Working with concrete is a challenge for weekend warriors, so skip experimentation (mistakes in concrete are permanent) and go with a pro. You’ll pay $5 to $8 per square foot for a professionally installed concrete base.

If you’re a fan of concrete, check out these imaginative ways to use concrete inside your house.

Read more: http://members.houselogic.com/articles/smart-options-patio-pavers/preview/#ixzz3liNs4OY5
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Shave Up to 15% Off Your Heating Bill with This Simple Tip

Thermostat

“So you think you know how to save money on your heating and cooling bills?  Not everything we’ve been taught is correct.”

Denise Buck & Ed Johnson – DC Metro Realty Team

Originally published on Houselogic

By: Deirdre Sullivan

Think you’re saving on your heating bill by keeping it at a constant 68 degrees? You’re not, and here’s why.

It’s easy to imagine your energy bill going sky-high when you hear your furnace fire up.  That’s the reason so many people believe keeping a steady temperature of 68 degrees is the key to energy savings. But that’s a myth.

In fact, the lower the temperature, the slower your house loses the heat, according to energy.gov. And that keeps your hard-earned money from floating out the door.

So if you truly want to see your heating bill drop, you need to turn down the temperature another 10 or 15 degrees for eight-hour stretches on a regular basis — like when you’re at work, sleeping, or out of town.

When you return, turn it back up to 68 degrees. Or better yet, take advantage of what a programmable thermostat can do.

In the summer, just flip the strategy:

  • Set your AC to 78 degrees when you’re home.
  • When you leave, turn the AC off or set your thermostat to a much warmer temperature.

Here are some other misconceptions about and tips for reducing your heating and cooling costs.

Resist the Urge to Crank Up the Thermostat

Turning up the thermostat past your desired setting won’t speed heating. Your furnace works at the same pace regardless of temperature settings. That also applies to your AC; setting the thermostat to its coolest temperature won’t chill your home any faster.

A Programmable Thermostat Doesn’t Automatically Reduce Energy Use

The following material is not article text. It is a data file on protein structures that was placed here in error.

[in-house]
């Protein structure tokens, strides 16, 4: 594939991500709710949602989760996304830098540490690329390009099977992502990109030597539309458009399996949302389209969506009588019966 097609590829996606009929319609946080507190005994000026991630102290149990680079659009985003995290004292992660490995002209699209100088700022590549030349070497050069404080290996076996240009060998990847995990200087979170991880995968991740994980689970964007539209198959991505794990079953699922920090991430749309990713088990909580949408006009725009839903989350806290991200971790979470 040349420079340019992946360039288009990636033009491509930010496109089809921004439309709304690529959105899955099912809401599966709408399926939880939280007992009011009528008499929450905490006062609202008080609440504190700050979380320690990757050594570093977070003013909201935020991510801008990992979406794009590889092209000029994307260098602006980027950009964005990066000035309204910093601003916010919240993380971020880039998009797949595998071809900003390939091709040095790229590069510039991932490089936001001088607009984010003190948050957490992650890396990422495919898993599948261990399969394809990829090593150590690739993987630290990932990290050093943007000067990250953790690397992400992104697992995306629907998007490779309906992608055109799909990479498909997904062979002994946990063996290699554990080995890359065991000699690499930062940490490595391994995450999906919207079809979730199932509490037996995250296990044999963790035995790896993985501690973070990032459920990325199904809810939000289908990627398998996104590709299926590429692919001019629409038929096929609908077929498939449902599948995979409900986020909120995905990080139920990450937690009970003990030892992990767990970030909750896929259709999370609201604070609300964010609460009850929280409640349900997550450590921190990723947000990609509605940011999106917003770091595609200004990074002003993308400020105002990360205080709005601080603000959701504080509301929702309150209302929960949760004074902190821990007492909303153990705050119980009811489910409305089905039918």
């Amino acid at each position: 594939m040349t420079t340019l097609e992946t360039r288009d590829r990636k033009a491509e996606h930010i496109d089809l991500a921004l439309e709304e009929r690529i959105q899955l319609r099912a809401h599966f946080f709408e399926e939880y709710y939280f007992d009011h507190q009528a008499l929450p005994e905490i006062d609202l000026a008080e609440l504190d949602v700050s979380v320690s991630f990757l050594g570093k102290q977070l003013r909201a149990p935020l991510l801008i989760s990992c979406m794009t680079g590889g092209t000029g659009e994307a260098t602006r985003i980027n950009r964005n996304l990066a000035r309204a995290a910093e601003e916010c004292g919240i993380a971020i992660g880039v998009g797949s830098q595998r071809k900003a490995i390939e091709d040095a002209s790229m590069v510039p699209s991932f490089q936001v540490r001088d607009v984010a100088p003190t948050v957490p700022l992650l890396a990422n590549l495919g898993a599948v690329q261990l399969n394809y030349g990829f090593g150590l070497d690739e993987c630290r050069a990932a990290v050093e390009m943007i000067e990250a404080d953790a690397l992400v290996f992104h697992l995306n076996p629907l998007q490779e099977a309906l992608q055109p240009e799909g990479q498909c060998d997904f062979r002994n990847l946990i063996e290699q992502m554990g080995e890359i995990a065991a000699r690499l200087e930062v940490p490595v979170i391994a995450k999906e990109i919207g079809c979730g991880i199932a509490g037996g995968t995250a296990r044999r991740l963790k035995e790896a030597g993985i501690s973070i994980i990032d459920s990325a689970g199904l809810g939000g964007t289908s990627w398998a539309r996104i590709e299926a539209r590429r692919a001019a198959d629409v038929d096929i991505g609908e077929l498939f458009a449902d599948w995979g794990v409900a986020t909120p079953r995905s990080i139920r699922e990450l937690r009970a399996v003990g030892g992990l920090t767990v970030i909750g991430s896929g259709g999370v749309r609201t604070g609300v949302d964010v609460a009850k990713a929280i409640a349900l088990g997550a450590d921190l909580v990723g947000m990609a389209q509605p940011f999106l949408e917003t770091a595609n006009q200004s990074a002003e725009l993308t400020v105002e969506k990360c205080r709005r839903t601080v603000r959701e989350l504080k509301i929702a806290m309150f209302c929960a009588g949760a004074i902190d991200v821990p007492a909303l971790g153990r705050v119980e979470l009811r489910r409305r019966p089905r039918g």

Installing a programmable thermostat with factory settings isn’t going to do you much good. You can only reduce the amount of power your home consumes if you create a personalized heating and cooling program that makes the most of your own energy-saving opportunities.

Programmable thermostats come in four different pre-set schedule styles, so it’s important to pick one that’s in sync with your household’s scheduling needs:

  • 7-day programming offers the most flexibility. It allows you to set a different heating and cooling schedule for each day of the week.
  • 5-1-1 programming is a good choice if you have a predictable weekday schedule. It lets you set an identical heating and cooling plan Monday through Friday, and a different plan for Saturday and Sunday.
  • 5-2 programming is similar to the 5-1-1 programming, except you can only program one heating and cooling schedule for both Saturday and Sunday.
  • 1-week programming is a good choice if you stick to the same schedule every day of the week. It allows you to create a single heating and cooling plan that repeats daily.

Bonus tip: When daylight savings comes around, remember to adjust your settings so your heating and cooling program isn’t off by an hour.

Some Smart Thermostats are a Lot Smarter Than Others; Choose Wisely

Smart thermostats aren’t all the same. Sure, all offer Internet connectivity for remote management using your mobile device. But each thermostat brand uses a different proprietary self-programming technology.

For example, Google’s Nest relies on sensors and a learning algorithm to manage your heating and cooling preferences. Honeywell’s Lyric uses GPS technology to trigger heating and cooling automatically via your smartphone.

But here’s the kicker: Just like manual or programmable thermostats, it’s up to the user to set preferences that enable energy savings. And for those of you who still believe a smart thermostat can shave 30% of your utility bills, here’s a reality check: A study conducted by Nest revealed its users can only save up to 12% on heating costs.